(WDVM) — Thousands of high school athletes dream of competing under the bright lights, but for some, those dreams can change in an instant.
“They have put a strain on the growth plate of those joints in those areas that can be incredibly debilitating and prevent them from participating life-long in the sport they want to be in,” said WVU Chief of Orthopedics & Sports Medicine Dr. Brad Wright.
Dr. Wright has trained many athletes in the tri-state area. Wright said younger athletes are getting “burned out” due to the physical demand of playing.
“Prevent injury to the point that they can perform at the highest level of the sport without having previously burned themselves out to the point of not being able to play,” said Dr. Wright.
Being an athlete has evolved over the years turning the game into a year-round job. Dr. Wright says not training properly can be detrimental to the body.
“All travel sports have come under the microscope,” said Dr. Wright. “It’s not helpful in the long term for these kids, they need to take a break and do something else.”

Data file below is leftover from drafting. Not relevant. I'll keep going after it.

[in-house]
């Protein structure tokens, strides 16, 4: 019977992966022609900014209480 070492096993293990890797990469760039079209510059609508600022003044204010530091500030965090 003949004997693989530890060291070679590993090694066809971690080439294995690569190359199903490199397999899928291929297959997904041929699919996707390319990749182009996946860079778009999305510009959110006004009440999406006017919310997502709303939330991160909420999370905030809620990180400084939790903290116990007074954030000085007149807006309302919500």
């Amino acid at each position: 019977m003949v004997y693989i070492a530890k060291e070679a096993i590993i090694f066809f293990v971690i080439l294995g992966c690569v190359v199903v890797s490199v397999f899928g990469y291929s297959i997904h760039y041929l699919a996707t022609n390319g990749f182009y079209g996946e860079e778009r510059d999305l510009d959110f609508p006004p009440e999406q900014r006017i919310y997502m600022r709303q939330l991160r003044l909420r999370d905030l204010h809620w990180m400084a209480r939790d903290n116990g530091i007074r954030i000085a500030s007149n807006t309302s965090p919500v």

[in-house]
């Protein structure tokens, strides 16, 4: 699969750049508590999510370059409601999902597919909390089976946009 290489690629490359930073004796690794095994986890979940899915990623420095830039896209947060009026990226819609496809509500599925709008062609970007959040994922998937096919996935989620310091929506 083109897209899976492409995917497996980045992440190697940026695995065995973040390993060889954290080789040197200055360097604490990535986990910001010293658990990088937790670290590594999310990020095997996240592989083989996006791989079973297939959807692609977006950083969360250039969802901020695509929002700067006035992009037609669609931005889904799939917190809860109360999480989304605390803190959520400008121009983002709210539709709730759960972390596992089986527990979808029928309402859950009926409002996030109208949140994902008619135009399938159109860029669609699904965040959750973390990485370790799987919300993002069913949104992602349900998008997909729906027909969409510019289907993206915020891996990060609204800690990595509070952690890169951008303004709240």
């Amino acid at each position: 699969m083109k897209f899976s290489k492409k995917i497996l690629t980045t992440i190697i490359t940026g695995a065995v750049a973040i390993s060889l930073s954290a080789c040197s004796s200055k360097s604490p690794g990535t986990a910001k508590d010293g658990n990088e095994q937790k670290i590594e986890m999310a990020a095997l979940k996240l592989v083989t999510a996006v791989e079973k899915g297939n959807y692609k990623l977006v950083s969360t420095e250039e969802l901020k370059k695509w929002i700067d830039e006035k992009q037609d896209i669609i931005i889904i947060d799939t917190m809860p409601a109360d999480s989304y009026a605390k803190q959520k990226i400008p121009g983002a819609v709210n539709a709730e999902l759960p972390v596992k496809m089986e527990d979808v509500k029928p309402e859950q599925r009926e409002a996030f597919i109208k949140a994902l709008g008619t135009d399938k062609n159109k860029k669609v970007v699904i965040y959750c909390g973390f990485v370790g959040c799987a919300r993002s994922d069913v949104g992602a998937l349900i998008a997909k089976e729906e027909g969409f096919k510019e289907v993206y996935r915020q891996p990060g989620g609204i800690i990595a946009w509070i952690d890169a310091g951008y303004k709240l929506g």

For one athlete, Hagerstown Community College softball player Ashley Bachtell, she could barely lace her cleats freshman year. Bachtell tore her right rotator cuff right as the season started and she watched her team compete from the bench.
“I just started noticing every time I threw, it just started to hurt very badly every throw,” said Bachtell. “I was doing heat, all that stuff and it didn’t get better and got to the point I just couldn’t throw anymore.”
Over time, Bachtell caused serious injury to her shoulder. She thought any hope of collegiate dreams would disappear.
“So it’s just been constant my whole life, especially when travel ball starts it’s just been 12 months I’m playing softball and on top of that, other sports so it is a lot of strain on the body.”
Ashley listened to her body’s needs and with time and patience, she worked through her injury. She is now ready to compete in HCC’s 2020 season with hopes of returning to nationals.
“I think just listen to your body when people are hurt,” said Bachtell. “They want to get out in the field but it’s important to listen and take the time off if you need the time off.”